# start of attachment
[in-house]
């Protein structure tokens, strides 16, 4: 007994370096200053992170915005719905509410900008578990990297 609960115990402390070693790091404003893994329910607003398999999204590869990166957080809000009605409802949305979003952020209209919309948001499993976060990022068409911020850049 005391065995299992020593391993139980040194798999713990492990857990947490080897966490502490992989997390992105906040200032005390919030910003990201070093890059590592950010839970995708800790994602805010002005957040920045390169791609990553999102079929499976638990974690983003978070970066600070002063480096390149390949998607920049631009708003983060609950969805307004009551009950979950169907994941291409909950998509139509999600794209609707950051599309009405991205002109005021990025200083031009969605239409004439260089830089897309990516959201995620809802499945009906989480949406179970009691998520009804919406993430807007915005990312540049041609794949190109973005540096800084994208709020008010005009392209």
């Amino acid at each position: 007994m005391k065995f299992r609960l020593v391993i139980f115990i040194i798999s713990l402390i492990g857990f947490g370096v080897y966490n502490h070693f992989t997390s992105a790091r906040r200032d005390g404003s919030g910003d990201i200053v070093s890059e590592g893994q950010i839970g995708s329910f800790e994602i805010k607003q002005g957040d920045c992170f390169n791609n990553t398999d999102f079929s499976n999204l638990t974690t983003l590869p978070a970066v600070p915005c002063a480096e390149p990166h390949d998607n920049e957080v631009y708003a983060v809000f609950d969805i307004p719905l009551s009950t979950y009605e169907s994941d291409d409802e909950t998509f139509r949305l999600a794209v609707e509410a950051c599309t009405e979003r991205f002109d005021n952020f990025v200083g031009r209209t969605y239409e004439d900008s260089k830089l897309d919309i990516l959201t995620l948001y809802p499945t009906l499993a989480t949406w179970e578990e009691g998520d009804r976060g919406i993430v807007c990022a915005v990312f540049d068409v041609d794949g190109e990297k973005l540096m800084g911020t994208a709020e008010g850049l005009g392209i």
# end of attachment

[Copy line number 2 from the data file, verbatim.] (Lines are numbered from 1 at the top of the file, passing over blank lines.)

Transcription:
């Protein structure tokens, strides 16, 4: 007994370096200053992170915005719905509410900008578990990297 609960115990402390070693790091404003893994329910607003398999999204590869990166957080809000009605409802949305979003952020209209919309948001499993976060990022068409911020850049 005391065995299992020593391993139980040194798999713990492990857990947490080897966490502490992989997390992105906040200032005390919030910003990201070093890059590592950010839970995708800790994602805010002005957040920045390169791609990553999102079929499976638990974690983003978070970066600070002063480096390149390949998607920049631009708003983060609950969805307004009551009950979950169907994941291409909950998509139509999600794209609707950051599309009405991205002109005021990025200083031009969605239409004439260089830089897309990516959201995620809802499945009906989480949406179970009691998520009804919406993430807007915005990312540049041609794949190109973005540096800084994208709020008010005009392209």